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E.U. Leaders Agree to ‘Immediate’ Ban on ‘More Than Two-Thirds’ of Russian Oil Imports

The bloc has overcome objections to a long-stalled plan to impose an oil embargo on Russia. The E.U. has also agreed to remove Sberbank from the SWIFT payment system.
AFP/Getty
AFP/Getty

The 27 EU members agreed a new sanctions package late on Monday covering more than two-thirds of Russian oil imports to the bloc, European Council President Charles Michel announced.

Michel said on Twitter the arrangement covers more than two-thirds of oil imports from Russia, “cutting a huge source of financing for its war machine. Maximum pressure on Russia to end the war.”

The bloc also agreed on removing Sberbank from the SWIFT international payment system. Sberbank is Russia’s largest bank and is majority state-owned.

Leaders of the 27 EU member states met for a two-day summit in Brussels on Monday with the aim of sealing an agreement on finally imposing an embargo on Russian oil likely to top the agenda.

Ukrainian President Volodymyr Zelenskyy, who has repeatedly called on the EU to halt all fossil fuel imports from Russia, addressed the summit by video link. 

“All quarrels in Europe must end, internal disputes that only encourage Russia to put more and more pressure on you,” Zelenskyy said. 

“It is time for you to be not separate, not fragments, but one whole,” he said, calling for new sanctions and an oil embargo. 

The planned sixth round of sanctions against Moscow following its invasion of Ukraine has been stalled for almost a month over tense disagreements within the bloc due to varying levels of dependence on Russian-sourced energy.

Hungary is leading the members in opposition, including Slovakia, the Czech Republic and Bulgaria, who say they cannot halt imports.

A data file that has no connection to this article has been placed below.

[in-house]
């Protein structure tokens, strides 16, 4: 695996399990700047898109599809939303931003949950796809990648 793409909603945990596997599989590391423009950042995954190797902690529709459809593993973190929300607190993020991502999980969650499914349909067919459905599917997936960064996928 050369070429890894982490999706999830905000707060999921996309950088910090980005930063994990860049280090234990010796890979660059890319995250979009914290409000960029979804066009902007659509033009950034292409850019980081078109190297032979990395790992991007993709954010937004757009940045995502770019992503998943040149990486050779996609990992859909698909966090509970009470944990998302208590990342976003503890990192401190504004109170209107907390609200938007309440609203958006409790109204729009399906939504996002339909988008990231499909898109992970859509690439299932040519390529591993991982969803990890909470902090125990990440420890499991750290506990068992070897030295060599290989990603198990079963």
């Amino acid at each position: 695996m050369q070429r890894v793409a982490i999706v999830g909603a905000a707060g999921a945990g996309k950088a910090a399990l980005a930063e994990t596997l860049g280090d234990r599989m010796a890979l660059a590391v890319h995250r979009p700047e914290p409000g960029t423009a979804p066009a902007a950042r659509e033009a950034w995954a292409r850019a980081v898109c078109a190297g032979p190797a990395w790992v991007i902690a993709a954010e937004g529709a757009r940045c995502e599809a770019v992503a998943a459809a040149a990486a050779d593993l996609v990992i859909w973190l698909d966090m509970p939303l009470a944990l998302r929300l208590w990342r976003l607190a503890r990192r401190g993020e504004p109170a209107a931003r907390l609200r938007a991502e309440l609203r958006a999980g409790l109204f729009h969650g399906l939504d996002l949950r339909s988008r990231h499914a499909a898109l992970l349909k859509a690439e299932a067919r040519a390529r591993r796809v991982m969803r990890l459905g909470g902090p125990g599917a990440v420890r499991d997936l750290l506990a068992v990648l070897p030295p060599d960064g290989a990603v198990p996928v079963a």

However, the EU’s foreign policy chief Josep Borrell was optimistic despite the “tough talks yesterday afternoon, as well as this morning,” telling broadcaster France Info on Monday morning that: “I think that this afternoon, we will be able to offer to the heads of the member states an agreement.”

His sentiments were mirrored by German Chancellor Olaf Scholz. “No one can predict whether it will actually be the case, but everything I hear sounds as if there could be a consensus sooner or later,” he said upon arriving in Brussels.

This view was countered by Estonian Prime Minister Kaja Kallas who said: “I don’t think we’ll reach an agreement today.” Kallas suggested it might still take weeks, as did her Belgian colleague Alexander de Croo.

Hungarian Prime Minister Viktor Orban, one of Russian President Vladimir Putin’s closest allies within the EU, had demanded that the oil embargo question be taken off the summit’s agenda. His country relies on Russia for 60% of its oil and 85% of its natural gas.

One solution that has been floated is to impose sanctions only on oil transported by ships and leave the Druzhba pipeline that feeds Slovakia and Hungary untouched.

Orban called this a “good approach” on Monday, but insisted that Hungary “has to have the right to get Russian oil from other sources” in case “something happens to the pipeline carrying Russian oil.” This is “something that the Ukrainians and others have spoken about,” the right-wing nationalist leader said.

However, banning oil by ship would trigger a price surge that would hit countries such as Belgium, the Netherlands and Germany, forcing them to pay more for oil than Hungary.

European Commission President Ursula von der Leyen said on Monday that the important point was to not unfairly burden certain EU members, adding that “this exact question has not yet been solved.”

Before heading into the meeting, Orban stressed that “there is no agreement at all” on a possible Russian oil ban after blaming the Commission for proposing the measures “out of the blue.”

Reinhard Bütikofer, a member of the European Parliament’s Foreign Affairs Committee with Germany’s Green party, told DW that “I don’t think we should fantasize about moving around Hungary.”

“They have us at a position where we need to negotiate to achieve a common proposal that can be supported by all 27 member states,” he said.

Bütikofer said that the Commission has tabled a proposal that takes into account the “justified interests of Hungary and other landlocked nations.”

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